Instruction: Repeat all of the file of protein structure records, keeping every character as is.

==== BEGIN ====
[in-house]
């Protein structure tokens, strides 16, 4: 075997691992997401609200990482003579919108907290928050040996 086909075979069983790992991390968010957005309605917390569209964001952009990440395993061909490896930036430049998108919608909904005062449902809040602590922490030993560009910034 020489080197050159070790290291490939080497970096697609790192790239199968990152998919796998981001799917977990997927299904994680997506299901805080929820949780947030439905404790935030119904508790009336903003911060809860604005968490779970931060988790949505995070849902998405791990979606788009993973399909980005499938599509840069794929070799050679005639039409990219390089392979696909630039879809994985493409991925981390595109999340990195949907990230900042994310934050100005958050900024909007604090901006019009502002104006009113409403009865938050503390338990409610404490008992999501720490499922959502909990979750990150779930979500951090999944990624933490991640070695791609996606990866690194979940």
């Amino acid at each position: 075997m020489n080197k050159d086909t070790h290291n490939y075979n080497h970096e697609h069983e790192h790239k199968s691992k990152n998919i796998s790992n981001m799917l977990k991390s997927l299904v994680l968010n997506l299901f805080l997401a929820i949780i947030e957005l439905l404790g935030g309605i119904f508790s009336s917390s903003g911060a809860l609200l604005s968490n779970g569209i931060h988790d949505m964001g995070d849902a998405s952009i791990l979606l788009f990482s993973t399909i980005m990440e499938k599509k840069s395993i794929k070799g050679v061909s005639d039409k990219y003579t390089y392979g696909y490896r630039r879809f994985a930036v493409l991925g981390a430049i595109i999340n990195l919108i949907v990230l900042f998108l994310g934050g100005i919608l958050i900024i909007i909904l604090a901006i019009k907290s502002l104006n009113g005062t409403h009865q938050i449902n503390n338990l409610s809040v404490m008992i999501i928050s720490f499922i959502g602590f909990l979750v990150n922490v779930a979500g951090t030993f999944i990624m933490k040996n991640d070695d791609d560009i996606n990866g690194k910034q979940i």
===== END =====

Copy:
[in-house]
């Protein structure tokens, strides 16, 4: 075997691992997401609200990482003579919108907290928050040996 086909075979069983790992991390968010957005309605917390569209964001952009990440395993061909490896930036430049998108919608909904005062449902809040602590922490030993560009910034 020489080197050159070790290291490939080497970096697609790192790239199968990152998919796998981001799917977990997927299904994680997506299901805080929820949780947030439905404790935030119904508790009336903003911060809860604005968490779970931060988790949505995070849902998405791990979606788009993973399909980005499938599509840069794929070799050679005639039409990219390089392979696909630039879809994985493409991925981390595109999340990195949907990230900042994310934050100005958050900024909007604090901006019009502002104006009113409403009865938050503390338990409610404490008992999501720490499922959502909990979750990150779930979500951090999944990624933490991640070695791609996606990866690194979940």
């Amino acid at each position: 075997m020489n080197k050159d086909t070790h290291n490939y075979n080497h970096e697609h069983e790192h790239k199968s691992k990152n998919i796998s790992n981001m799917l977990k991390s997927l299904v994680l968010n997506l299901f805080l997401a929820i949780i947030e957005l439905l404790g935030g309605i119904f508790s009336s917390s903003g911060a809860l609200l604005s968490n779970g569209i931060h988790d949505m964001g995070d849902a998405s952009i791990l979606l788009f990482s993973t399909i980005m990440e499938k599509k840069s395993i794929k070799g050679v061909s005639d039409k990219y003579t390089y392979g696909y490896r630039r879809f994985a930036v493409l991925g981390a430049i595109i999340n990195l919108i949907v990230l900042f998108l994310g934050g100005i919608l958050i900024i909007i909904l604090a901006i019009k907290s502002l104006n009113g005062t409403h009865q938050i449902n503390n338990l409610s809040v404490m008992i999501i928050s720490f499922i959502g602590f909990l979750v990150n922490v779930a979500g951090t030993f999944i990624m933490k040996n991640d070695d791609d560009i996606n990866g690194k910034q979940i």